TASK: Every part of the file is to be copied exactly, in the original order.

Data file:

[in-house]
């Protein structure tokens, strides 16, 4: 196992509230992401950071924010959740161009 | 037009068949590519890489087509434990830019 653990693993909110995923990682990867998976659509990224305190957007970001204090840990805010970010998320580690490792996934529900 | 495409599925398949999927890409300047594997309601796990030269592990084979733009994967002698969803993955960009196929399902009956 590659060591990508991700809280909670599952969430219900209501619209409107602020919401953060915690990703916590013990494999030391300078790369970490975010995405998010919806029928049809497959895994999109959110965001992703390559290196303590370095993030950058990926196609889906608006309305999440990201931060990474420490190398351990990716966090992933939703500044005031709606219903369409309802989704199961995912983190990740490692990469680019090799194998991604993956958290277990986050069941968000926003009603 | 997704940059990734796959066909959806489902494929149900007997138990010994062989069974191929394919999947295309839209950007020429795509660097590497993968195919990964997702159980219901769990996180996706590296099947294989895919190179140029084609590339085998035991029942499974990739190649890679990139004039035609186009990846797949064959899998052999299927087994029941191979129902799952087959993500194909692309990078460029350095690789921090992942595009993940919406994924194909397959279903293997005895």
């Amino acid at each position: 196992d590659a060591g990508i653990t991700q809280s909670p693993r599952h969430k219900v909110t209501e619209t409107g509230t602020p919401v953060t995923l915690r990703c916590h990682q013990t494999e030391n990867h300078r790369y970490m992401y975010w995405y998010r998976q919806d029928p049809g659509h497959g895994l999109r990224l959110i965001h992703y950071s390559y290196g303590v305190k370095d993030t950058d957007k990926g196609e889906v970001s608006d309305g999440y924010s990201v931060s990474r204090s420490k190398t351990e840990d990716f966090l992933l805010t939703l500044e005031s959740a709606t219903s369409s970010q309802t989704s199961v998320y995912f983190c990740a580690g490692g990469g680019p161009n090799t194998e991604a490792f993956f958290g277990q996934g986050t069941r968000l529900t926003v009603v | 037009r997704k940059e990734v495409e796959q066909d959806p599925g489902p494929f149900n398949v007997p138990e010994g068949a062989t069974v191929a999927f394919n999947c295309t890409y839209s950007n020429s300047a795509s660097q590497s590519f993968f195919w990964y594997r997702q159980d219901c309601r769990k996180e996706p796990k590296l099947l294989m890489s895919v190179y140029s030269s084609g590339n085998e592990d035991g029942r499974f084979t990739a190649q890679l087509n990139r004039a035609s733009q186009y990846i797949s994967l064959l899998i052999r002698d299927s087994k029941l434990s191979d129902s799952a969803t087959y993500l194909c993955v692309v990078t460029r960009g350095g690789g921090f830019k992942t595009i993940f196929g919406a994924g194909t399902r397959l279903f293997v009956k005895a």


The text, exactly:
[in-house]
């Protein structure tokens, strides 16, 4: 196992509230992401950071924010959740161009 | 037009068949590519890489087509434990830019 653990693993909110995923990682990867998976659509990224305190957007970001204090840990805010970010998320580690490792996934529900 | 495409599925398949999927890409300047594997309601796990030269592990084979733009994967002698969803993955960009196929399902009956 590659060591990508991700809280909670599952969430219900209501619209409107602020919401953060915690990703916590013990494999030391300078790369970490975010995405998010919806029928049809497959895994999109959110965001992703390559290196303590370095993030950058990926196609889906608006309305999440990201931060990474420490190398351990990716966090992933939703500044005031709606219903369409309802989704199961995912983190990740490692990469680019090799194998991604993956958290277990986050069941968000926003009603 | 997704940059990734796959066909959806489902494929149900007997138990010994062989069974191929394919999947295309839209950007020429795509660097590497993968195919990964997702159980219901769990996180996706590296099947294989895919190179140029084609590339085998035991029942499974990739190649890679990139004039035609186009990846797949064959899998052999299927087994029941191979129902799952087959993500194909692309990078460029350095690789921090992942595009993940919406994924194909397959279903293997005895």
């Amino acid at each position: 196992d590659a060591g990508i653990t991700q809280s909670p693993r599952h969430k219900v909110t209501e619209t409107g509230t602020p919401v953060t995923l915690r990703c916590h990682q013990t494999e030391n990867h300078r790369y970490m992401y975010w995405y998010r998976q919806d029928p049809g659509h497959g895994l999109r990224l959110i965001h992703y950071s390559y290196g303590v305190k370095d993030t950058d957007k990926g196609e889906v970001s608006d309305g999440y924010s990201v931060s990474r204090s420490k190398t351990e840990d990716f966090l992933l805010t939703l500044e005031s959740a709606t219903s369409s970010q309802t989704s199961v998320y995912f983190c990740a580690g490692g990469g680019p161009n090799t194998e991604a490792f993956f958290g277990q996934g986050t069941r968000l529900t926003v009603v | 037009r997704k940059e990734v495409e796959q066909d959806p599925g489902p494929f149900n398949v007997p138990e010994g068949a062989t069974v191929a999927f394919n999947c295309t890409y839209s950007n020429s300047a795509s660097q590497s590519f993968f195919w990964y594997r997702q159980d219901c309601r769990k996180e996706p796990k590296l099947l294989m890489s895919v190179y140029s030269s084609g590339n085998e592990d035991g029942r499974f084979t990739a190649q890679l087509n990139r004039a035609s733009q186009y990846i797949s994967l064959l899998i052999r002698d299927s087994k029941l434990s191979d129902s799952a969803t087959y993500l194909c993955v692309v990078t460029r960009g350095g690789g921090f830019k992942t595009i993940f196929g919406a994924g194909t399902r397959l279903f293997v009956k005895a």